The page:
When Chris Herrmann was acquired from the Twins, I thought “why?” Maybe it was motivated by his agent, err, former agent Dave Stewart. Maybe the team figured they could fix his swing (which they kind of did). He hit like an impact player before going down midseason and never returned to form. He did log some innings in centerfield, though, which is nice. The forecast regresses Herrmann back closer to the player he was before heading to the desert, but that’s okay. He’ll still be the most feared D-backs catcher, even if he’s hardly a catcher.
For all the crap we give Yasmany Tomas about his play in the outfield, he made big strides at the plate last season. Sure, they weren’t enough to hide his awful fielding, but he emerged as a true power threat at the dish even if his plate discipline still gives me heartburn. Going forward, he’s forecast for slightly less offense, but projects as an above average hitter. If only he could go be an above average hitter somewhere else…
Early in the offseason, the D-backs grabbed Jeremy Hazelbaker off waivers from the Cardinals. A 28-year old rookie, his debut was mildly successful. Going forward, he looks more like a up/down guy who can provide some depth for the club. The projections don’t buy the huge power output and until we see it up close and personal, we should remain skeptical as well.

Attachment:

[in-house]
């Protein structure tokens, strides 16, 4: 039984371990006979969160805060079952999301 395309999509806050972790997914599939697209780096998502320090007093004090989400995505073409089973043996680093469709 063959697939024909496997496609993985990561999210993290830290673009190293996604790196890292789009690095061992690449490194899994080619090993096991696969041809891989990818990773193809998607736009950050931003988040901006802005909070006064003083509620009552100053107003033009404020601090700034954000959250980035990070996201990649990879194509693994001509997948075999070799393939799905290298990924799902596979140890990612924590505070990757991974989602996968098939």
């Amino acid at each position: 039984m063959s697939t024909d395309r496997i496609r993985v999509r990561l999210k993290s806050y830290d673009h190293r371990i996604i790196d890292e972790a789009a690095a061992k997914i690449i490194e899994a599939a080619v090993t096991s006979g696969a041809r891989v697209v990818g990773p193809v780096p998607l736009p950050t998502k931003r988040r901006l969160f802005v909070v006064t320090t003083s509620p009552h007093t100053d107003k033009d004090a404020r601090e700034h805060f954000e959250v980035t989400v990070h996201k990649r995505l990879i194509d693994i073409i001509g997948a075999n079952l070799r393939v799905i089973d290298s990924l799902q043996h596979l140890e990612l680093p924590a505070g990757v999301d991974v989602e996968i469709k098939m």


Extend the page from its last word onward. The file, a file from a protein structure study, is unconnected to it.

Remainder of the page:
In 2016, Brandon Drury played all over the place, but tried his damnedest not to let that get to him at the plate. Though he went through his share of ups and downs, he finished the year with a solid line, especially for a rookie. Unfortunately, the projections don’t expect it to continue. I believe in his swing adjustments, so there’s still hope on this end. Can he find a consistent home and consistent results in 2017? That’s awfully hard to say at this point in time.
Of Particular Note, Maybe
Chris Iannetta was added recently to the catching mix where he’ll rotate squatting duties with Mathis and Herrmann. While he’s had two down years, Steamer likes a bit of a resurgence, thanks in part to his on-base skills and ability to hit for some power. Gregor Blanco was really good in 2015 and really bad in 2016. The D-backs will hope he recaptures his form and Steamer calls for an uptick in performance. Where he fits is another question, but he’s a solid low-risk acquisition.
We’ll get around to examining the pitching staff next, so stay tuned. For now, it’s worth noting the guys who might be primed to bounce back, those that are primed to regress to the mean, and those that are as solid as they come. This team will need more than a little luck here to make any kind of relevant push in 2017, so keep your fingers crossed. These might just be our first clues.
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FanGraphs Stats Glossary
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Previously on The Pool Shot, the guys explained some of their favorite advanced stats. Hitting, including wRC+, HHAV and batted ball; pitching (38:00), including FIP, xFIP and SIERA; and baserunning and defense, including UBR, UZR and DRS (58:00).